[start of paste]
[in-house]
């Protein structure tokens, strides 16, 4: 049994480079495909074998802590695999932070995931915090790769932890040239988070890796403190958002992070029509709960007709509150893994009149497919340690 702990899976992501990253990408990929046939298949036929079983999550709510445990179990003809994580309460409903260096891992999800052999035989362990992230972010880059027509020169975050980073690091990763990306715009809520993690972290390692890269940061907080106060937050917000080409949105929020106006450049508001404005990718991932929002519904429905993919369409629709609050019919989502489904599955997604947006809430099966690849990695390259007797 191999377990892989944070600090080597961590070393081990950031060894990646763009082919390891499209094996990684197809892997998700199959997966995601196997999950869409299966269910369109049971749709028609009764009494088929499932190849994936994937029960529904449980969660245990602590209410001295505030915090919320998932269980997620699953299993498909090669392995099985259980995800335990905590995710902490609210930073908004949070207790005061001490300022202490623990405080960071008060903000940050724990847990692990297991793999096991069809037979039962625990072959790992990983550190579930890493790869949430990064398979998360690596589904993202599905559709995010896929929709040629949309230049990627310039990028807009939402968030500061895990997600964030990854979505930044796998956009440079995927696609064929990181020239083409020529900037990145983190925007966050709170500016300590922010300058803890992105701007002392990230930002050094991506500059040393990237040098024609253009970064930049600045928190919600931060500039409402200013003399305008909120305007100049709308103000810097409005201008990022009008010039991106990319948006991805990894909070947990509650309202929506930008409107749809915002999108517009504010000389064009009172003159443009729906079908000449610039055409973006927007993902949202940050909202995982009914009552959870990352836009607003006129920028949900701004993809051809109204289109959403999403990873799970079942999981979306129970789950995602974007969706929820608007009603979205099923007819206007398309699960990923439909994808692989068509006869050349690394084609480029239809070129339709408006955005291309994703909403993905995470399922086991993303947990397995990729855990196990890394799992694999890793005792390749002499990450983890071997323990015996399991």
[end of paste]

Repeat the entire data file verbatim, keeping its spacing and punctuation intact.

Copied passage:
[in-house]
């Protein structure tokens, strides 16, 4: 049994480079495909074998802590695999932070995931915090790769932890040239988070890796403190958002992070029509709960007709509150893994009149497919340690 702990899976992501990253990408990929046939298949036929079983999550709510445990179990003809994580309460409903260096891992999800052999035989362990992230972010880059027509020169975050980073690091990763990306715009809520993690972290390692890269940061907080106060937050917000080409949105929020106006450049508001404005990718991932929002519904429905993919369409629709609050019919989502489904599955997604947006809430099966690849990695390259007797 191999377990892989944070600090080597961590070393081990950031060894990646763009082919390891499209094996990684197809892997998700199959997966995601196997999950869409299966269910369109049971749709028609009764009494088929499932190849994936994937029960529904449980969660245990602590209410001295505030915090919320998932269980997620699953299993498909090669392995099985259980995800335990905590995710902490609210930073908004949070207790005061001490300022202490623990405080960071008060903000940050724990847990692990297991793999096991069809037979039962625990072959790992990983550190579930890493790869949430990064398979998360690596589904993202599905559709995010896929929709040629949309230049990627310039990028807009939402968030500061895990997600964030990854979505930044796998956009440079995927696609064929990181020239083409020529900037990145983190925007966050709170500016300590922010300058803890992105701007002392990230930002050094991506500059040393990237040098024609253009970064930049600045928190919600931060500039409402200013003399305008909120305007100049709308103000810097409005201008990022009008010039991106990319948006991805990894909070947990509650309202929506930008409107749809915002999108517009504010000389064009009172003159443009729906079908000449610039055409973006927007993902949202940050909202995982009914009552959870990352836009607003006129920028949900701004993809051809109204289109959403999403990873799970079942999981979306129970789950995602974007969706929820608007009603979205099923007819206007398309699960990923439909994808692989068509006869050349690394084609480029239809070129339709408006955005291309994703909403993905995470399922086991993303947990397995990729855990196990890394799992694999890793005792390749002499990450983890071997323990015996399991």